When I ask him about the so-called "doorway ban", by contrast he sounds altogether more certain. "A doorway is part of a building, essentially," he says. "So where people are coming through, and there's lots of smoke around the entrance, and it gets wafted into the building – well, that's not an ideal situation, and it's not consistent with the ban."

As ministers and politicians continue their ongoing anti-smoking drive, a battle akin to the later stages of the cold war grinds on, with a besieged British tobacco industry in the role of the Soviet Union, facing off against the strident anti-tobacco lobby. Every time the government moves on smokers, the industry issues the usual protests about freedom of choice and human beings' inalienable rights to basic pleasures, often joined by a small handful of militant smokers who see the government's attempts to wipe out their habit as the stuff of outrageous authoritarianism.

Over Christmas, David Hockney used his guest editorship of Radio 4's Today programme to inveigh yet again against the evils perpetrated by anti-smokers – and when he calls me from his home in Bridlington, he needs no encouragement to do so yet again. A somewhat chaotic 10-minute diatribe includes – rather rumly – the recent death of the Labour MP David Taylor, who played a key role in pushing the smoking ban through parliament. "I noticed that on Boxing Day, he went for a walk, and dropped dead aged 63," he says. "If I'd have dropped dead, they'd have said it was my lifestyle. Nobody mentioned his meanness of heart."

Somewhat predictably, he disagrees with Burnham's insistence that, with these new measures, the government is not trying to restrict smokers' freedom. "It has gone much, much too far," he says. "I'm really outraged now." He traces his ire to "this fucking little mean-spirited country: I see Martin Amis says it's third-rate, but it's 10th-rate now." He ends with: "There's an awful lot of smokers who live to ripe old ages. Now, why is that? Why? Obviously, genes trump everything. Some people shouldn't smoke, but some people are perfectly happy smoking. Picasso, Monet, Matisse – they all smoked, and they all lived to ripe old ages, with very generous lives. Didn't they? Yes, they did."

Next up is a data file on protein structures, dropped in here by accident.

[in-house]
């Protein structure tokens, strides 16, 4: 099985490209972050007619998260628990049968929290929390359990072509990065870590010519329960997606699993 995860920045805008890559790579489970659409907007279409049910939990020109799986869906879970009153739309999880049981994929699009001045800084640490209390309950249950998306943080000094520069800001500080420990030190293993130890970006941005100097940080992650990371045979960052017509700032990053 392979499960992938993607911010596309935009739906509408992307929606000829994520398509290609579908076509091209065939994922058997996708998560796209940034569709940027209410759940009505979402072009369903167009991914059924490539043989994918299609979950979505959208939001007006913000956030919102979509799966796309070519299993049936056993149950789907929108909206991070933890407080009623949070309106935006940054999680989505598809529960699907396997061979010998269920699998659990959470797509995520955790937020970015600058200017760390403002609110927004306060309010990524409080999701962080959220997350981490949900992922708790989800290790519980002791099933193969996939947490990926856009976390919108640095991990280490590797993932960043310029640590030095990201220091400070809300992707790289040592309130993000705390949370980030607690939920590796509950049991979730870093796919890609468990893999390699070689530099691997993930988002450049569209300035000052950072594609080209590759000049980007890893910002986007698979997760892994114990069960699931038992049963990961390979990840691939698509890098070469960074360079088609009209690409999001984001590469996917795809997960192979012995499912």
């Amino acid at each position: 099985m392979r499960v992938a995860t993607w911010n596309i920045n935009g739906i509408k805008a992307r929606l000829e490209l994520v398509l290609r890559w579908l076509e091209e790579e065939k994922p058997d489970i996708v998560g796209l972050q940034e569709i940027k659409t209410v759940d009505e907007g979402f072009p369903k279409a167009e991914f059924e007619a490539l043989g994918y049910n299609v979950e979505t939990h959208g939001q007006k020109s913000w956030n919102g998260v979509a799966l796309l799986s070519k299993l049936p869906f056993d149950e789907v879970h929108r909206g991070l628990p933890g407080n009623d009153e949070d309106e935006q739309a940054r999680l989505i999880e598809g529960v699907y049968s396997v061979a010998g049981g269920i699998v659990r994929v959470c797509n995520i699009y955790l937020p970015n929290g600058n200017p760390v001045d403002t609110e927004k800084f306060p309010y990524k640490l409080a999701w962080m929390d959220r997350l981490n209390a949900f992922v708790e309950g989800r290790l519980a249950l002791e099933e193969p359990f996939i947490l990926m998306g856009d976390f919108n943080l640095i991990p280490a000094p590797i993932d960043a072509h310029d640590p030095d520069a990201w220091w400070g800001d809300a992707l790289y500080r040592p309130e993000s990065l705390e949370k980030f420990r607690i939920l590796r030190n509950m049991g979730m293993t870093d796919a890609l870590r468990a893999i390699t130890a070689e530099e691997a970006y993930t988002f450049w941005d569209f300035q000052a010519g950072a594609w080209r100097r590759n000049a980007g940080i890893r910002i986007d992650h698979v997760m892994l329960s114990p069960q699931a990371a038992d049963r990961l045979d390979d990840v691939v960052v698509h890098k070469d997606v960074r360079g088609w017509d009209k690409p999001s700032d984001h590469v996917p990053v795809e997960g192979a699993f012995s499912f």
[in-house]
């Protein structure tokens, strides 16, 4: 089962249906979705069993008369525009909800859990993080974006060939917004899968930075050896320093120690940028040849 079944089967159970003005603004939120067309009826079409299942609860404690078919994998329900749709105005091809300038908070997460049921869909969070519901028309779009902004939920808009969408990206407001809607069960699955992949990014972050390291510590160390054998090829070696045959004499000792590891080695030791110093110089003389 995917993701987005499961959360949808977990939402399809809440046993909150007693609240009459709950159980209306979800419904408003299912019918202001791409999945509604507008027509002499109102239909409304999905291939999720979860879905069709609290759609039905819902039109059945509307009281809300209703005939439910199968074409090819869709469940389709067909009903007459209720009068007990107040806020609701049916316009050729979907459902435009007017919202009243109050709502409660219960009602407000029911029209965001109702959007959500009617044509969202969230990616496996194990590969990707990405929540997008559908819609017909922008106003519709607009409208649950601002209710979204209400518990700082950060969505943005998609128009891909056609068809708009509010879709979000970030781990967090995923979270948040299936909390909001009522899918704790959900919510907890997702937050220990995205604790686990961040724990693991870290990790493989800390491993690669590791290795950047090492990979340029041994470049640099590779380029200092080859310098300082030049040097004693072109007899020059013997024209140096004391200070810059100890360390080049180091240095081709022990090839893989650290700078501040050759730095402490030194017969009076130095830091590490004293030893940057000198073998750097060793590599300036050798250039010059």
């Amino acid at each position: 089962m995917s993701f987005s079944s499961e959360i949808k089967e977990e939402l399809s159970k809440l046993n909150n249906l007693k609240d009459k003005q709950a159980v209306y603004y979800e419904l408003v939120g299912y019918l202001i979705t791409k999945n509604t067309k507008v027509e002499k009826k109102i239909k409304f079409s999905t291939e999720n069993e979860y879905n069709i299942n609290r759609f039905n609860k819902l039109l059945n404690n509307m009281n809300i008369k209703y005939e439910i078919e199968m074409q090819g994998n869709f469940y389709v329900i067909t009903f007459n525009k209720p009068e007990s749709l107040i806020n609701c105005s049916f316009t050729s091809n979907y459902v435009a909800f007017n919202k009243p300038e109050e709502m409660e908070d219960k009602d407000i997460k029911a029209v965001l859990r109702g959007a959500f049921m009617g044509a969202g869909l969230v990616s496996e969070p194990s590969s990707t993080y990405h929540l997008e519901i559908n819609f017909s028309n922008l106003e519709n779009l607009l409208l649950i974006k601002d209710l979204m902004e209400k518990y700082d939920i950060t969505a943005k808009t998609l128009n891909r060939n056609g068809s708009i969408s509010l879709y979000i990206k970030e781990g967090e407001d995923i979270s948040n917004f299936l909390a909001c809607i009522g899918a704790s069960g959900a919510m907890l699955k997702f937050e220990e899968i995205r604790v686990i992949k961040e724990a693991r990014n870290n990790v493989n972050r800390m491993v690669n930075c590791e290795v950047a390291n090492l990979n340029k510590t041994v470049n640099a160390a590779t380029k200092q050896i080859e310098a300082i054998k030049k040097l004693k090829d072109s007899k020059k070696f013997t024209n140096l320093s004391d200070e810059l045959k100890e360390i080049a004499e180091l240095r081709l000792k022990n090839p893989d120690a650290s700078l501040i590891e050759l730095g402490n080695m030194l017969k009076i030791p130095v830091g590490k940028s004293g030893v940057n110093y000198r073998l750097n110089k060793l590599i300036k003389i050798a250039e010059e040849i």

Beyond voices like his, there is a whole tangle of blogs, websites, and pressure groups (including the pub lobby, who chiefly blame the smoking ban for Britain's current epidemic of closures), and, of course, the massed power of the tobacco industry.

Christopher Ogden is the 56-year-old chief executive of the Tobacco Manufacturers Association: a former army major who says he was drawn to speaking up for the tobacco industry by a lifelong belief in "freedom of choice and freedom of speech and fair play". Needless to say, he is a smoker himself.

"Enough is enough," he tells me. "The government have introduced such a huge range of tobacco control measures that it's almost as if they're running out of ideas. We've had the ban on advertising and promotion, the raising of the age of sale from 16 to 18, the smoking ban, the graphic pictorial health warnings. Now we've got vending and display bans. What more do they want to do?"

The one chance of a reprieve, he suggests, lies in slightly more sceptical noises coming from the Tories: he would presumably be cheered by an off-the-record Tory spokesperson telling me that many of the Burnham plans are "pretty unenforceable" and "not evidence-based", though there again, the same source is at pains to tell me that his party "supports any action that will reduce smoking".

Speaking to advocates for the tobacco industry is always a grimly amusing business, as you listen to people somehow acknowledging that smoking is not exactly good for you, while trying to wriggle free of specifics. When I ask Ogden about smoking's links to lung cancer, he says: "It's not in my gift to say. I wouldn't want to attribute it to any particular illness. I'd just say the consensus is that there are health risks associated with it."